Australian researchers have discovered a DNA variation linked to male-to-female transsexualism. The variation could lead to a feminisation of the brain during early development.
The finding strengthens the view that there is a biological reason why some people feel they are living in the wrong body, in this case men who have an strong desire to live as a woman.
Vincent Harley, of Prince Henry's Institute in Melbourne, said it was the largest every study of transsexuals and that his team's study covered 112 Australian and American male-to-female transsexuals.
"It is possible that a decrease in testosterone levels in the brain during development might result in incomplete masculinisation of the brain in male-to-female transsexuals," Associate Professor Harley said.
But he also hastened to add that it was highly likely that other genetic factors were also involved in this form of transsexualism.
The research confirmed that transsexuality was not a lifestyle decision, as some had suggested, said another team member, Trudy Kennedy, the director of the Monash Gender Dysphoria Clinic in Melbourne.
"People who come to our clinic describe how they knew they were different at a very early age, just three or four years old. This is something that people are born with," Dr Kennedy said.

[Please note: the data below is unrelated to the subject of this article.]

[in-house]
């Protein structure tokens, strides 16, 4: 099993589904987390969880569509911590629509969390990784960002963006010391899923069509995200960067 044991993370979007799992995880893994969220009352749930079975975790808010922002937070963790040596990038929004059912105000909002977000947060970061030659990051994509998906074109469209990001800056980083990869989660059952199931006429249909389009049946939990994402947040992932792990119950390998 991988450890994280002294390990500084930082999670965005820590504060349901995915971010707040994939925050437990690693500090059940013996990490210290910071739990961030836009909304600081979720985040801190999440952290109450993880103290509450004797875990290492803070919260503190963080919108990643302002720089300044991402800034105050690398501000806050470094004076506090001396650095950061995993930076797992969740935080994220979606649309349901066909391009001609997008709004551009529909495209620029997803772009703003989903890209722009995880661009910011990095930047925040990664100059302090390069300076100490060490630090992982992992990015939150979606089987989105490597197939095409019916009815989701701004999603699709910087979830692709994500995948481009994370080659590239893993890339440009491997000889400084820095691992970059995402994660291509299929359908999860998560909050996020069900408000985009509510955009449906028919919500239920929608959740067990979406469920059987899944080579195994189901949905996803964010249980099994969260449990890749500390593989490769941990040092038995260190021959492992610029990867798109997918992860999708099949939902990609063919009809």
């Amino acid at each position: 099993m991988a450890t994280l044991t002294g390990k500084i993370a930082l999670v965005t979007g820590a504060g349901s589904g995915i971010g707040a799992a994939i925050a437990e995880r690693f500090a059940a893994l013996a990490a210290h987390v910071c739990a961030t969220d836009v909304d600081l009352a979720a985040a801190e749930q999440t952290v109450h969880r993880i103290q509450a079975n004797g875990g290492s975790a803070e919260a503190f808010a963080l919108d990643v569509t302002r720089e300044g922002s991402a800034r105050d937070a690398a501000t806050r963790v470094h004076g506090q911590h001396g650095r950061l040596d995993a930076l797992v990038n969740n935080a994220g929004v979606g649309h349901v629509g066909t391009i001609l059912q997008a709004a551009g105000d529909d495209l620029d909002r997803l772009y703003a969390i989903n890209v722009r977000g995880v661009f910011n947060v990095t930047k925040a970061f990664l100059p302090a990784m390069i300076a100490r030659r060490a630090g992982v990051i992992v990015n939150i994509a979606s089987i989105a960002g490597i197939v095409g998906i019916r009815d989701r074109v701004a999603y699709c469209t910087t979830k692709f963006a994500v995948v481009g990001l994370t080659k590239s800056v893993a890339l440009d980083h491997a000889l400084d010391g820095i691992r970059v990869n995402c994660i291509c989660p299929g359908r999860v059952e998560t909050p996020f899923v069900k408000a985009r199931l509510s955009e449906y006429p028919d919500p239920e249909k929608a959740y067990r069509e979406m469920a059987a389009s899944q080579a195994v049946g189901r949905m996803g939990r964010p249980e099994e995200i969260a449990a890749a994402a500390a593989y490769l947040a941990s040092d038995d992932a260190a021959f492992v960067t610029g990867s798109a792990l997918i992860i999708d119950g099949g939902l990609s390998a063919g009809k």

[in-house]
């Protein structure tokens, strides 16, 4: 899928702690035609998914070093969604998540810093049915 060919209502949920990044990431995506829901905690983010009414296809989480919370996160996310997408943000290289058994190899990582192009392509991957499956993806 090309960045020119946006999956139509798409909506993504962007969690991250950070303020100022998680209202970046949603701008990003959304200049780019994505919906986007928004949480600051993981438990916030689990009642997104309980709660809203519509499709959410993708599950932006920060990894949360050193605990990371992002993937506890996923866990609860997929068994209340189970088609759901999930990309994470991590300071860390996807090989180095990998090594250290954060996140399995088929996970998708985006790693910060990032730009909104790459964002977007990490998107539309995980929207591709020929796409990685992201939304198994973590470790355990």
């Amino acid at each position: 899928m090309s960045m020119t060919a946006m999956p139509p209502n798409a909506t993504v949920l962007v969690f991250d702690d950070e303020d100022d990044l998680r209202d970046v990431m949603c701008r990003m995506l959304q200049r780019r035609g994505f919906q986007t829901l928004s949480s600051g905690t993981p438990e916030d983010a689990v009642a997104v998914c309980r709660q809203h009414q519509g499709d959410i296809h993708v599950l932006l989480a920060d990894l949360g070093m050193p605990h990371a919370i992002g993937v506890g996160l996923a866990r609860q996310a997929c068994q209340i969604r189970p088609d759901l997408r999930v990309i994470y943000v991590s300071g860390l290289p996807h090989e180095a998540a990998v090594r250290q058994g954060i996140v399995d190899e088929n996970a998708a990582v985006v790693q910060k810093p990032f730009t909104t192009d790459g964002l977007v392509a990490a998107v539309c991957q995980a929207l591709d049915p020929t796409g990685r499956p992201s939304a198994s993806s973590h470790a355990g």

The research was trying to solve the "fascinating" question of why people felt a particular gender was important, but it might also lead to practical benefits in future, if genetic tests could inform decisions about which sex children, born with ambiguous genitalia, should be raised.
The findings, which are published in the journal Biological Psychiatry, were good news, said Sally Goldner, 43, who had an inner sense she was female from a young age, despite being a boy. "Such compelling evidence dispelling the total myth of gender identity issues being a choice is always welcome," she said.
Ms Goldner, a spokeswoman for TransGender Victoria, said she assumed she just had a vivid imagination as a child when she thought of herself as female. It was not until she was 29, after she had had a bad experience with a psychiatrist, that she was accurately informed about transsexualism by a different expert.
"It was incredible. It was the first time I could remember waking up and feeling peace and calm in 20 years," she said.
Juliet Richters, an associate professor in sexual health at the University of New South Wales, said much of the distress felt by transsexuals was caused by cruel treatment from others.
"A little more tolerance towards everyone who doesn't conform to gender norms would be a good thing," she said.